Skip to main content

Latest headlines

The latest: How many coronavirus cases are there in Canada, by province, and worldwide?

If you are returning to Canada from anywhere, you need to self-isolate: Here’s how

Explainer: What you need to know about COVID-19 and its toll around the world


2:55 p.m. EDT

Manitoba reports third death from COVID-19

Manitoba is reporting 13 news cases of COVID-19 and one additional death.

Twelve people are in hospital, six of whom are in intensive care.

The province has recorded totals so far of 217 cases - 203 confirmed and 14 probable - three deaths and 21 people recovered.

Story continues below advertisement

- Canadian Press

2:15 p.m. EDT

Regina woman receives $3.000 ticket for violating public health order

Regina police say a 23-year-old woman given a nearly $3,000 ticket for violating a public health order had tested positive for COVID-19.

Police say they don’t usually release personal health information but decided to do so in this case after consulting with public health officials.

Officers had earlier announced the woman was given a ticket under the Public Health Act for not following a 14-day mandatory self-isolation rule.

Premier Scott Moe enacted the public health order last month in an effort to slow the spread of the novel coronavirus.

Saskatchewan has so far reported 253 cases of COVID-19.

The Ministry of Health says most of the cases are related to travel.

Story continues below advertisement

- Canadian Press


1:50 p.m. EDT

Vancouver to close Stanley Park to car traffic

The largest and most popular park in Vancouver will become car-free by noon Wednesday as park officials move to ensure physical distancing.

Vancouver Park Board general manager Malcolm Bromley says cars will be banned from most roads in Stanley Park, allowing cyclists to use the routes.

Cyclists will be moved off the park’s picturesque, 10-kilometre seawall, giving more room to walkers and joggers.

The goal is to keep all Vancouver parks open while permitting physical distancing but if the Stanley Park experiment fails, Bromley says the whole park could be closed, although he doubts that will be required.

- Canadian Press

Story continues below advertisement


1:30 p.m. EDT

Quebec death toll reaches 150

Quebec Premier Francois Legault says Quebec has recorded 29 additional COVID-19 deaths, bringing the total to 150.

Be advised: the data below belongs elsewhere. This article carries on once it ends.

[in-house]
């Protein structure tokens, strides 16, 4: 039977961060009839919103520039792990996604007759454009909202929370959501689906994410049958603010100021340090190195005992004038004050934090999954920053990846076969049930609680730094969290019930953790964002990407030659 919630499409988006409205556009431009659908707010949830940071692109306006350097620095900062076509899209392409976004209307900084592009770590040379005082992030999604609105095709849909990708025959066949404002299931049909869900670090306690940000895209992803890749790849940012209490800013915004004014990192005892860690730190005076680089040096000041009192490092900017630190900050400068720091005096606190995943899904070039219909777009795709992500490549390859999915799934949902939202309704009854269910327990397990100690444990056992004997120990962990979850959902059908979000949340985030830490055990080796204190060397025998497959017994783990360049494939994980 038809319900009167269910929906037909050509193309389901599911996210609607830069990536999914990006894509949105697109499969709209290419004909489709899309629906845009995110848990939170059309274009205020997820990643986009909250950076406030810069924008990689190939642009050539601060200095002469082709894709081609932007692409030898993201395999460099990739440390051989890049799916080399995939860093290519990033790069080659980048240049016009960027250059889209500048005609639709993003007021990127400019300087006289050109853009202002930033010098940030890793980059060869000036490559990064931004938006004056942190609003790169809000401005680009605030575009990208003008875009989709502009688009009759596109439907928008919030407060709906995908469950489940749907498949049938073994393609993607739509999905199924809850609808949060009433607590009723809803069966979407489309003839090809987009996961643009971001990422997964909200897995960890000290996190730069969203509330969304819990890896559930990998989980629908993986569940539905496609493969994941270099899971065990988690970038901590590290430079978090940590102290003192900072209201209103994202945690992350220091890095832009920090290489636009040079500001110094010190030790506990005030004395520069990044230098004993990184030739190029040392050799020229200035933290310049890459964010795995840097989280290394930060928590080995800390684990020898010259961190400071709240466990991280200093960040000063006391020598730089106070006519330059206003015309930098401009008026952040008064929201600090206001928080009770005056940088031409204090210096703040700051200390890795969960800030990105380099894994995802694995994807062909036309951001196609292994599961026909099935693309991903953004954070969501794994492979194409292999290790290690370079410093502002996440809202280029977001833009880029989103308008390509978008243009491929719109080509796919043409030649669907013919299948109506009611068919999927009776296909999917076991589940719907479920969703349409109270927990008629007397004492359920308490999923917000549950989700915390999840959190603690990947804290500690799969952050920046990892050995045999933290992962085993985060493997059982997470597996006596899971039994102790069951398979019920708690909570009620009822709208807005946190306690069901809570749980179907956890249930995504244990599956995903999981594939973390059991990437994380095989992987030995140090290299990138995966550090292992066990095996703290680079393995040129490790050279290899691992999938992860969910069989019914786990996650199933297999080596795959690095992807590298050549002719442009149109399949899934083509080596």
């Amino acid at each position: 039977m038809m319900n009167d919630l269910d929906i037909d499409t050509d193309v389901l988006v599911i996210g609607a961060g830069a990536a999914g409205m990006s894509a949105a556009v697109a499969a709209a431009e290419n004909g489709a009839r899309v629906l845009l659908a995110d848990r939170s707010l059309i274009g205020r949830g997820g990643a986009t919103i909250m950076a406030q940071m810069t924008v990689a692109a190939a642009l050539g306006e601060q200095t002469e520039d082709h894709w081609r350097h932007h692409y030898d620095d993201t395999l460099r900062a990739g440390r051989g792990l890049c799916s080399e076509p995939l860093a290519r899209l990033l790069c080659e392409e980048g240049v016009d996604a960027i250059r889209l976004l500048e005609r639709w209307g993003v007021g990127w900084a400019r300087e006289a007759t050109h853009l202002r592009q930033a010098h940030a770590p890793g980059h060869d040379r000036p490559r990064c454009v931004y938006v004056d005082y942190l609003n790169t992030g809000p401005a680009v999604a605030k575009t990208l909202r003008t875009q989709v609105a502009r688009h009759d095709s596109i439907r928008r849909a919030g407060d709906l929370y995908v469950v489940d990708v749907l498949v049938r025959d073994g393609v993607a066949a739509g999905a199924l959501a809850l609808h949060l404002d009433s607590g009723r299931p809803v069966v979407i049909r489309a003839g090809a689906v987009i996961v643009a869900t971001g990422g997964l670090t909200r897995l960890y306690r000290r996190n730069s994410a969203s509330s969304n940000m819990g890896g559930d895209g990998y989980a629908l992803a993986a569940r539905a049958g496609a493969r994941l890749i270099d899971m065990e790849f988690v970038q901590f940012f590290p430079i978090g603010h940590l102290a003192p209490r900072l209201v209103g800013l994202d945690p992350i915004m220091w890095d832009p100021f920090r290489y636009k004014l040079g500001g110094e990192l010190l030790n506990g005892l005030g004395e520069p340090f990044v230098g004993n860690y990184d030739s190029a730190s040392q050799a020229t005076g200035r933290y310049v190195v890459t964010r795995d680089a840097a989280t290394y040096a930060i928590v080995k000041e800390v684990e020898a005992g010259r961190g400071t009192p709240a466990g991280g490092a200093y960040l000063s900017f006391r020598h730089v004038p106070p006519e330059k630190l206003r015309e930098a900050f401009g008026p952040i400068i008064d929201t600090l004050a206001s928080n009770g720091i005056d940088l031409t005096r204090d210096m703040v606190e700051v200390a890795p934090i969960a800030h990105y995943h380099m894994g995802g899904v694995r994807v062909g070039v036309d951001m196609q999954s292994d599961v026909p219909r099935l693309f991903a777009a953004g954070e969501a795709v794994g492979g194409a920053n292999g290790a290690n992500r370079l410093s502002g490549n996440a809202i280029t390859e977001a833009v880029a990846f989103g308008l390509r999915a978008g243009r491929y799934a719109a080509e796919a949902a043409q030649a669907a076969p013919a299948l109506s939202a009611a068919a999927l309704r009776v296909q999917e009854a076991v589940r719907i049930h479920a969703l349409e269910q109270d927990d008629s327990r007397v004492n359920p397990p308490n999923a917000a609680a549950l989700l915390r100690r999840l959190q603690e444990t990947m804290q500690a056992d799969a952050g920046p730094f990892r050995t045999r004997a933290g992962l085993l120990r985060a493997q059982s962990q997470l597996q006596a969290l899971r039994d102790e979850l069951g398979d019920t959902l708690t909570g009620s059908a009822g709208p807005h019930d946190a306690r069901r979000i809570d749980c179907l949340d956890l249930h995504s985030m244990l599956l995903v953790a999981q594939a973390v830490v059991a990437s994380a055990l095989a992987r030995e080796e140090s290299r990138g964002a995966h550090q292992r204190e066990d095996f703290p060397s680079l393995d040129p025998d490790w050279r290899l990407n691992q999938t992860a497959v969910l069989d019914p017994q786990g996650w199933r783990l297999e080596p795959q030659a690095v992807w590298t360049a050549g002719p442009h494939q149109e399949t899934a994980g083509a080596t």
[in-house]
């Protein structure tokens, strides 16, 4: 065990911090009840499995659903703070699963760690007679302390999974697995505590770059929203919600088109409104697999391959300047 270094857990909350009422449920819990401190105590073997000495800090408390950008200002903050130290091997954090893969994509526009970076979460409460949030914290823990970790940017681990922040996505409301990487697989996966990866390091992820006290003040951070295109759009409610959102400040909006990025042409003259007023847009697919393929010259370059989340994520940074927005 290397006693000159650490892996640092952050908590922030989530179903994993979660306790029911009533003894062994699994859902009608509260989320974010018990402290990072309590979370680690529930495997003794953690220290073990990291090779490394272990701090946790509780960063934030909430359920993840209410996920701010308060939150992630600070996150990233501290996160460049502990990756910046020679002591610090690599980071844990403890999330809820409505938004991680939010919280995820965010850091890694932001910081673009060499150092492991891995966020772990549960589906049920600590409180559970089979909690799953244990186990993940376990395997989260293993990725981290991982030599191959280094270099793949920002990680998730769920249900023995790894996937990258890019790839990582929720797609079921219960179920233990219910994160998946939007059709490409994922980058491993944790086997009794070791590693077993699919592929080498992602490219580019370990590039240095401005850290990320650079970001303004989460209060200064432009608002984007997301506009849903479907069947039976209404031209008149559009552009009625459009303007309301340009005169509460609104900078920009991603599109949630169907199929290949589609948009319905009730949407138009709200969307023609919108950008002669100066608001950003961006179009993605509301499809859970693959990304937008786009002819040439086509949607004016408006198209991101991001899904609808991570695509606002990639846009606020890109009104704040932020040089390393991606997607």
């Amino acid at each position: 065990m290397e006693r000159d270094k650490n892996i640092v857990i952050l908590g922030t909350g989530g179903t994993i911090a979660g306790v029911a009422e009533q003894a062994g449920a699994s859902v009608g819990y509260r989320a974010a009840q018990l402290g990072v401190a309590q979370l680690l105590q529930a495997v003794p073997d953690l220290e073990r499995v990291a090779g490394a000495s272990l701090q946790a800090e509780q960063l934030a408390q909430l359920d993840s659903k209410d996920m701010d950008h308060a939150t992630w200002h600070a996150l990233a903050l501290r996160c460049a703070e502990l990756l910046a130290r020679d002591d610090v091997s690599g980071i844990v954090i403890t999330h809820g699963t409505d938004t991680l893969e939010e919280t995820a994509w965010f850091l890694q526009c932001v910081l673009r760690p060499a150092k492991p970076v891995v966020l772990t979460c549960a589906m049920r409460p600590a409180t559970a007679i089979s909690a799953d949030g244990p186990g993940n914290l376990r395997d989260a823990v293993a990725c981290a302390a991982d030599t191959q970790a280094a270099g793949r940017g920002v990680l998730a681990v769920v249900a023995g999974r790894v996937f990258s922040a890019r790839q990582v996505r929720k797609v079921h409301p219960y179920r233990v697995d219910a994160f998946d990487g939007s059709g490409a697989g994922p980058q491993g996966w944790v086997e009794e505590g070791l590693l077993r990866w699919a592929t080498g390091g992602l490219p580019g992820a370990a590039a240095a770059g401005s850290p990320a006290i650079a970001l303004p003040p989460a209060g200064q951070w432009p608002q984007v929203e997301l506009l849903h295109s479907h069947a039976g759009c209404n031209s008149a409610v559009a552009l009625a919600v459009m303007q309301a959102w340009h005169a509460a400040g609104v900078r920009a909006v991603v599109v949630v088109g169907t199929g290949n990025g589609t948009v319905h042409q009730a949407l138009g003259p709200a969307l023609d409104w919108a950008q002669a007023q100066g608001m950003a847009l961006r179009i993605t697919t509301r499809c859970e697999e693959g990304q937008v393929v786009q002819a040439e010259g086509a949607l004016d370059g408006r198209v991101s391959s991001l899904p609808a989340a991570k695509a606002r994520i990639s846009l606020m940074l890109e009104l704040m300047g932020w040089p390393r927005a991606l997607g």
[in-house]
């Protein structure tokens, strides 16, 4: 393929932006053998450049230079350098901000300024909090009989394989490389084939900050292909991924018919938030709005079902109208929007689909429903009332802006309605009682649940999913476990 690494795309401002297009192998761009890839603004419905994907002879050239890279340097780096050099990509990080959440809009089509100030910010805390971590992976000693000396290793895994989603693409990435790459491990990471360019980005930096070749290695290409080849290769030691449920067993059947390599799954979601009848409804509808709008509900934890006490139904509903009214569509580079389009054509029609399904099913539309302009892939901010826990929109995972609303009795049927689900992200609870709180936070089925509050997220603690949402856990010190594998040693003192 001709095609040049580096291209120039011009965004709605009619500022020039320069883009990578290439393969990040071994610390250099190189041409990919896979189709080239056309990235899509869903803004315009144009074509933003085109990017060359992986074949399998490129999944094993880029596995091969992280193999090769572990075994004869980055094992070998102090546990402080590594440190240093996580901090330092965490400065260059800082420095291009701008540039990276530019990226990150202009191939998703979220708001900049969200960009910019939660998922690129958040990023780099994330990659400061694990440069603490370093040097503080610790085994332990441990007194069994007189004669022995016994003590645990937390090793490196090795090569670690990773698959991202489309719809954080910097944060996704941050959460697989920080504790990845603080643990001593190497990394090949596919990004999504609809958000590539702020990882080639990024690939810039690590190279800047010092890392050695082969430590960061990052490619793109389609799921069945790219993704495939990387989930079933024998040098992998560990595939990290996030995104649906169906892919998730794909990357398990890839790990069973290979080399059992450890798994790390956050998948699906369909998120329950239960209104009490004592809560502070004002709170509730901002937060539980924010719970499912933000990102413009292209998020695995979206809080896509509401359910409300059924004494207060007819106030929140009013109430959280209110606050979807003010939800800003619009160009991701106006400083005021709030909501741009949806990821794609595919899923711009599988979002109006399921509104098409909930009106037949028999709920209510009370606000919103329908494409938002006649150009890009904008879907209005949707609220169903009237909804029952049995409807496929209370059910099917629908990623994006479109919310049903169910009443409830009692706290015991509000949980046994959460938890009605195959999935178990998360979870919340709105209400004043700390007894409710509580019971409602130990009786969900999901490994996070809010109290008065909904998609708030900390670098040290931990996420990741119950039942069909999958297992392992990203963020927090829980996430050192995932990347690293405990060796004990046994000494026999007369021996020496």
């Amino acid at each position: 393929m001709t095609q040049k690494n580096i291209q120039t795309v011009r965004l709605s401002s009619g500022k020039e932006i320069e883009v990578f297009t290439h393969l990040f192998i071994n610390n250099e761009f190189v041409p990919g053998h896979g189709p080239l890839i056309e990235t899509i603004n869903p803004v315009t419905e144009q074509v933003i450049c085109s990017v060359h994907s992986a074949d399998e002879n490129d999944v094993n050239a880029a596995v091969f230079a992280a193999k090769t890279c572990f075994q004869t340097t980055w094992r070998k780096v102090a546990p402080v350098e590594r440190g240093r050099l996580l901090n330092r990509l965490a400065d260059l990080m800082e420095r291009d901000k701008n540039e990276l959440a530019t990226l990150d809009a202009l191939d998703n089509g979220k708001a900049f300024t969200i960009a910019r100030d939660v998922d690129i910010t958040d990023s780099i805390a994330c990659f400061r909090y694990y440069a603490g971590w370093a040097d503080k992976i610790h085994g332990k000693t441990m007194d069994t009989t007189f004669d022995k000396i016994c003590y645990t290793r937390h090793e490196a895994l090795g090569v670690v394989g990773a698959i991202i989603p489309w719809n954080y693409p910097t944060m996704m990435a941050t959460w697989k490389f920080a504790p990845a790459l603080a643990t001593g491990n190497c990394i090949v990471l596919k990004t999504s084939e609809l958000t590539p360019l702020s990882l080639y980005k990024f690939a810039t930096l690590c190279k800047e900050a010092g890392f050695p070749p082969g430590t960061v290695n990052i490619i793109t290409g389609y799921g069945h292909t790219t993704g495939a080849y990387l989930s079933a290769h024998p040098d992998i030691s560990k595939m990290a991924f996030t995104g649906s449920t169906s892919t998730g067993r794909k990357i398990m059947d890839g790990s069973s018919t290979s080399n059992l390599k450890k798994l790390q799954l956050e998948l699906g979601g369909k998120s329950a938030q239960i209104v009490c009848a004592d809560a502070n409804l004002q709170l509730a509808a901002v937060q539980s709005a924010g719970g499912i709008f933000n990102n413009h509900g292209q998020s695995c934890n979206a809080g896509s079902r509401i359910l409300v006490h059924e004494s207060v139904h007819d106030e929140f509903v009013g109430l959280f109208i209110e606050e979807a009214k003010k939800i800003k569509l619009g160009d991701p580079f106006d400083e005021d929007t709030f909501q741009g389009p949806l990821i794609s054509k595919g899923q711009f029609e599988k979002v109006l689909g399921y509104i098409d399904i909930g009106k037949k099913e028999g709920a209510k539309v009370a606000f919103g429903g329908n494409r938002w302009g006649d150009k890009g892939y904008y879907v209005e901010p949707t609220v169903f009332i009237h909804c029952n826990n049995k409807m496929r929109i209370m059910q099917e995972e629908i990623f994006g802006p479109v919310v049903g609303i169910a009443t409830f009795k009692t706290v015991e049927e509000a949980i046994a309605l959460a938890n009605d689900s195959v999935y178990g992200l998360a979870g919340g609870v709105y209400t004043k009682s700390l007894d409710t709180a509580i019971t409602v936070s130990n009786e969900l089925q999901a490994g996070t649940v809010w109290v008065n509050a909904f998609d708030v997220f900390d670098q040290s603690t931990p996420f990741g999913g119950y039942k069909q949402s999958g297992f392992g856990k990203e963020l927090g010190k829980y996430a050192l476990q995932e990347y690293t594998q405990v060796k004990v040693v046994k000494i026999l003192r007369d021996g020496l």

There are now 9,340 confirmed cases of the disease in the province, an increase of 760 from Monday.

For the second straight day, the premier pointed to the low number of new cases requiring hospitalization as an encouraging sign.

The province is reporting 583 COVID-19 patients in hospital, an increase of 50, and 164 requiring intensive care, the same number as the previous day.

- Canadian Press


12:50 p.m. EDT

Laval nursing home reports 105 cases of COVID-19

A long-term care home north of Montreal is reporting that 105 people at its facility have tested positive for COVID-19 and eight have died.

Story continues below advertisement

A spokeswoman for the regional health authority says the facility in Laval decided to test all its residents last Friday to learn the size of the outbreak.

Judith Goudreau says the testing revealed 69 new cases among the 174 tested, in addition to the several dozen cases previously reported among residents and staff.

Goudreau says 87 health-care employees are affected across Laval, however it’s unclear how many of those were associated with the care home.

- Canadian Press


12:30 p.m. EDT

Death toll at Central Ontario nursing home rises to 27

Another resident at Pinecrest Nursing Home in Bobcaygeon, Ont., has died, bringing the total number of COVID-19 related deaths at the Central Ontario seniors’ residence to 27.

The wife of a resident also died from the disease in what is considered one of the worst outbreaks of the novel coronavirus in Canada.

Story continues below advertisement

Nearly half of the residents at the 65-bed nursing home have died, while at least 24 staff members have tested positive for COVID-19.

- Canadian Press


12:15 p.m. EDT

Ford says Ontario-made medical masks ready for use

Premier Doug Ford says the first made-in-Ontario face masks are ready for use.

The announcement comes one day after the premier warned that Ontario would run out of personal protective equipment in one week.

Ford was at Woodbridge’s manufacturing facility in Vaughan, Ont., today where the first 1,000 Level 3 masks have been produced.

The company hopes to eventually produce one million a week and have them certified as N95 masks to be used in all health-care settings.

Story continues below advertisement

Ford has blamed the supply shortages on a combination of delays in global shipments, domestic manufacturing lag time and U.S. restrictions.